Some of the particular chapter topics deal with:
- Defining the elements of visual form
- An analysis of the concepts of aesthetics and creativity
- Establishing some usable guidelines for effective designing
- Outlining many factors that are involved with design education, including a sketch of its history
- Miscellaneous related subjects, such as considerations of what makes something exceptional
First, I think About Design: Insights and Provocations for Graphic Design Enthusiasts is a good title for the book. It’s an accurate a description of what’s inside and once again I thoroughly enjoyed reading it, from Michael Beirut’s forward to Katherine McCoy’s afterward, and all parts between.
I was conscious that I would write this review as I was reading and one of the questions I kept asking myself was who is this book for? Is it for someone wanting to learn design? Is it for someone who already has considerable understanding of the basics and wants more? Is it for someone else, a design educator, perhaps?
This isn’t a book you’ll read and walk away with specific tools to help you design better. It’s not going to teach you how to create a grid or show you how to figure out which typefaces are best to use for a given concept.
In the chapter about form, you wouldn’t necessarily walk away from the section about space with specific knowledge to help you work with space in your next design and yet most everything you need to work with space in any design is right there in the seven pages devoted to the topic.
The book often reads like a stream of observations about a variety of design topics from working with forms and space to getting the most from design education.
I think About Design is a book for anyone interested in design, whether as a passing hobby or through the eyes of a 20+ year professional.
If you’re first beginning your design education, the book will help set a proper context for specific study later. You probably won’t come away knowing how to work with color or how to ensure harmony in your composition, but you’ll be set on the right path for using knowledge about both as you acquire it.
If you’re a seasoned pro, you might reset your own context for how you approach design. You’ll definitely have thoughts for how to approach it differently. The book has given me quite a few things to think about. It will challenge some of the way you currently look at design.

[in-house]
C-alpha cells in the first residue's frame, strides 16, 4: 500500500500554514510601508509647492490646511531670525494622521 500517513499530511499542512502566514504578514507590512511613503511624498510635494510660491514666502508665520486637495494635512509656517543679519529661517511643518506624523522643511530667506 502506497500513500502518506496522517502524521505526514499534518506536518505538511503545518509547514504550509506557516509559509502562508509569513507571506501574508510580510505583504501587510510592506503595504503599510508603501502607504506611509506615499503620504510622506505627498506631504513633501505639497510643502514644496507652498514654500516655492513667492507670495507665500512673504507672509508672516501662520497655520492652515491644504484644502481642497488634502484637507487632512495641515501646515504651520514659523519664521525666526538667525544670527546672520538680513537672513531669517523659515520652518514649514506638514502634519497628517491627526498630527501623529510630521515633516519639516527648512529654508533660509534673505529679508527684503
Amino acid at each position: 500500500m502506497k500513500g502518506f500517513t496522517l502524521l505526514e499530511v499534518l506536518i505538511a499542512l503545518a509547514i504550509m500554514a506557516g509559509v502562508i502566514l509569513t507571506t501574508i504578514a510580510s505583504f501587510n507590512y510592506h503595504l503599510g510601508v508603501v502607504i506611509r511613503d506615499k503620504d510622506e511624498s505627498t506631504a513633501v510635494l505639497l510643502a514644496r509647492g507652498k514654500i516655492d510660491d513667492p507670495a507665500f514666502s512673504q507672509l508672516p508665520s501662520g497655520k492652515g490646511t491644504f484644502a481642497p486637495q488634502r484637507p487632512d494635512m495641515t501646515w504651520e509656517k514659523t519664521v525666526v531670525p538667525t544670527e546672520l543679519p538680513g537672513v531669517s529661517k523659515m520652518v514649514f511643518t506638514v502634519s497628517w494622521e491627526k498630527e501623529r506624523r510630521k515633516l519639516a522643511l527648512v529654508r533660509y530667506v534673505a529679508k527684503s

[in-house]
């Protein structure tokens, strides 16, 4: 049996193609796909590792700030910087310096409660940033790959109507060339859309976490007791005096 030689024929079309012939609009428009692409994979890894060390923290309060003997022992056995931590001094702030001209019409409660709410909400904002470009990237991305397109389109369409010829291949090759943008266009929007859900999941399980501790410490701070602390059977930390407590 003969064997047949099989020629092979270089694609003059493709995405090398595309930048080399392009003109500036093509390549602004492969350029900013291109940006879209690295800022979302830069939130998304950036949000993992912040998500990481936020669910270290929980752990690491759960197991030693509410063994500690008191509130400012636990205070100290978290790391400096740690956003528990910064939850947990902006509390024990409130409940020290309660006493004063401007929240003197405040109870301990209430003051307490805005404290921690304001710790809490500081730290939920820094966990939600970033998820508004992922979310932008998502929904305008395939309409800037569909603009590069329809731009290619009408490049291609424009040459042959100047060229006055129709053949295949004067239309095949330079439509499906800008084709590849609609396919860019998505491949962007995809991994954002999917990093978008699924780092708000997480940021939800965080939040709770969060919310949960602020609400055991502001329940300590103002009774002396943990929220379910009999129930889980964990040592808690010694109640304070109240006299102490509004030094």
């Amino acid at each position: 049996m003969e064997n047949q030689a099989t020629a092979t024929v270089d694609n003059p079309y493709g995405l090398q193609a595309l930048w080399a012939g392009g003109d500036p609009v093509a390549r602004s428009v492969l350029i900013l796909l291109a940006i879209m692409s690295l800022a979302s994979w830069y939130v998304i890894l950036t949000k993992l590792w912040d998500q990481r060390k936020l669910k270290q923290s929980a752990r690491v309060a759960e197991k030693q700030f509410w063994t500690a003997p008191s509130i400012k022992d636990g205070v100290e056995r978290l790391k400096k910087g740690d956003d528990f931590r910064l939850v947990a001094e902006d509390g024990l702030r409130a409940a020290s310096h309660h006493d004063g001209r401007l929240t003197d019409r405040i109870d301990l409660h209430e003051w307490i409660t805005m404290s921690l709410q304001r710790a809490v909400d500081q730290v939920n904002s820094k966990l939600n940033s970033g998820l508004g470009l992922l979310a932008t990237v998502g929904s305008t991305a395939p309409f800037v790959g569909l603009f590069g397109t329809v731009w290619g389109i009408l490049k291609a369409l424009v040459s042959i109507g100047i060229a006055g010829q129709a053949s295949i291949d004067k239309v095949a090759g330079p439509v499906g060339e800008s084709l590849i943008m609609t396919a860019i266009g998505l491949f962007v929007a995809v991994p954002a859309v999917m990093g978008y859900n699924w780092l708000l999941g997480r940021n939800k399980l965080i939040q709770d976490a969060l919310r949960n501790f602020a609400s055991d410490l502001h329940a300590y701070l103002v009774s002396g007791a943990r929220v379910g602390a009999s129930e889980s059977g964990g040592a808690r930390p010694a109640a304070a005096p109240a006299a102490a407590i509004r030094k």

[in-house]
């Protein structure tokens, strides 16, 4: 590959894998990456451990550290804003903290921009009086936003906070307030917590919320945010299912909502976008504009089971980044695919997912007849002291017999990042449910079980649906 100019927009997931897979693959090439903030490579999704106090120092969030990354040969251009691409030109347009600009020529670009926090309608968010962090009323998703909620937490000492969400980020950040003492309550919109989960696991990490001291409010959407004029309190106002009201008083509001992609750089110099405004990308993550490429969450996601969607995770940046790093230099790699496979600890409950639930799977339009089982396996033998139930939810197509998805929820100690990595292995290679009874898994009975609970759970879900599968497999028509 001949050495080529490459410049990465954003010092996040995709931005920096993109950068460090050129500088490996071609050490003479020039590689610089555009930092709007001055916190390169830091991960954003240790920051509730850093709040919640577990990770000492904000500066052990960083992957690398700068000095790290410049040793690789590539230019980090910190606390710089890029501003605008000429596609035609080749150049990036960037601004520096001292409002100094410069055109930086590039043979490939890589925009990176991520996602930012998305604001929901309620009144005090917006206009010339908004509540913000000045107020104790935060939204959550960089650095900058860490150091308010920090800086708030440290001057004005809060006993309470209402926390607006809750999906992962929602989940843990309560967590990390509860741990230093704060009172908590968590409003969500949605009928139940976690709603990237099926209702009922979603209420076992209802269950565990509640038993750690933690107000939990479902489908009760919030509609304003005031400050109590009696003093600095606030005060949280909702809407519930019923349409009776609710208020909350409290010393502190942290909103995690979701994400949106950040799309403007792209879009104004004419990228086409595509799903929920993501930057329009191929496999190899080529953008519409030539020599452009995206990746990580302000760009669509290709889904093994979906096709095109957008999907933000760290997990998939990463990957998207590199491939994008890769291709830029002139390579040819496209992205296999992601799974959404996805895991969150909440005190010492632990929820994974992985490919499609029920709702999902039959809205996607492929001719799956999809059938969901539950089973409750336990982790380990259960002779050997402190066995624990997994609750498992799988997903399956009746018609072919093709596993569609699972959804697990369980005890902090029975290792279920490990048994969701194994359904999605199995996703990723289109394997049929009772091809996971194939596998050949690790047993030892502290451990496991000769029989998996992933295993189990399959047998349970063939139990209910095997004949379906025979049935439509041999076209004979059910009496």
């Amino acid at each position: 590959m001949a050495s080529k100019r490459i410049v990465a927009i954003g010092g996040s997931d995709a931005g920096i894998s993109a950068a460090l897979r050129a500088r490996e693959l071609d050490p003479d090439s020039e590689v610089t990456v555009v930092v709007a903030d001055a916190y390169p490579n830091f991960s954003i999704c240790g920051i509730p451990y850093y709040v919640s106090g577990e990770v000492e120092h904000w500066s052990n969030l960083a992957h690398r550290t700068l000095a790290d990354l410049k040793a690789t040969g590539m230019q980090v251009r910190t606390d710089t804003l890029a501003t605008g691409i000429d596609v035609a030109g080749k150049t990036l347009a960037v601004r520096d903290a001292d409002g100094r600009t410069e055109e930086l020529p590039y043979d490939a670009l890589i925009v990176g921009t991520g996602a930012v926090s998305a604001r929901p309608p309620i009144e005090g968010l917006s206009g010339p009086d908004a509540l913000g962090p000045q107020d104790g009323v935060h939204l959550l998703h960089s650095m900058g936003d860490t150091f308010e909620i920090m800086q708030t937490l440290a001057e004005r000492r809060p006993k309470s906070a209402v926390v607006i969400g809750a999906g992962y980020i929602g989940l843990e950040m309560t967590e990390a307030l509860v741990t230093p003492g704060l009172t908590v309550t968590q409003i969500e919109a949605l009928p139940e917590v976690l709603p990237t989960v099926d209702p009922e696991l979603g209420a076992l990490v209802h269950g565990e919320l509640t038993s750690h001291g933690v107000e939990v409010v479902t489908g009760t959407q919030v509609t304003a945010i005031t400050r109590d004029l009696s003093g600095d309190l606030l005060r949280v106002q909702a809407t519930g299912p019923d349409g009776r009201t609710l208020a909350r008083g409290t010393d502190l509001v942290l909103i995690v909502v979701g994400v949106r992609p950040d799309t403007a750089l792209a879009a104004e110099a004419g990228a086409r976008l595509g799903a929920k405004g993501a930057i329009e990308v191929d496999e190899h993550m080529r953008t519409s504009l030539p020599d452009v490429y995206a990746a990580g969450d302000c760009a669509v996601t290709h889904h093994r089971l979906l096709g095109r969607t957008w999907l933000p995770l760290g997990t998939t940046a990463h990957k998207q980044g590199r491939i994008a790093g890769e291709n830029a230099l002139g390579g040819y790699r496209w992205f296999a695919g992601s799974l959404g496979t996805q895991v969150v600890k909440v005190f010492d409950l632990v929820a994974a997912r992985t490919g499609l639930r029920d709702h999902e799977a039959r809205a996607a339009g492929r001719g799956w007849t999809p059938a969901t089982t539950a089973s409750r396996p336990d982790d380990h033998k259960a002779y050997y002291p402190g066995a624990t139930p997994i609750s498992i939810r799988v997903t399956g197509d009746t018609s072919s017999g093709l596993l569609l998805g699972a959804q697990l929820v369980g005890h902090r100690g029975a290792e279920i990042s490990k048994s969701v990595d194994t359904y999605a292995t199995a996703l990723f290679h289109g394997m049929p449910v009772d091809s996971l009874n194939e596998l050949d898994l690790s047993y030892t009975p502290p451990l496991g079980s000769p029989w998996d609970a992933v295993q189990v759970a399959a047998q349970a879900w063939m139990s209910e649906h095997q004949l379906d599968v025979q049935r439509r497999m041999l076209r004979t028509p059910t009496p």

If you’re an interested hobbyist, the book will also help you build a context and it will give you plenty of ideas to consider. There’s a lot in the book to think about in terms what is design and what it means to design.
Oddly enough, for a book about graphic design it features only a handful of graphic images, though those present are well done and the pages of the book itself are occasionally designed to help illustrate a point. There’s much inside what appears to be a small book.
Ultimately About Design: Insights and Provocations for Graphic Design Enthusiasts offers an opinion, a philosophy, and a point of view about graphic design from someone who taught design for 55 years and who helped establish one of the better graphic design programs in the country and helped influence many others.
Depending on your existing knowledge about graphic design the book will help you begin to form your own point of view about design or it will get you to challenge the one you currently hold by showing you design in a different way.
About Design: Insights and Provocations for Graphic Design Enthusiasts costs $19.99 and you can buy it directly from the publisher or from from Amazon.
Download a free sample from my book, Design Fundamentals.
thanks, Steven… for your very thorough and insightful review of my recent book (About Design). It was a very nice surprise to come across such a positive and comprehensive assessment by an accomplished peer.
You’re welcome Gordon. You were a very good and interesting book and I hope I’ve managed to do justice in my review. I hope many designers read it.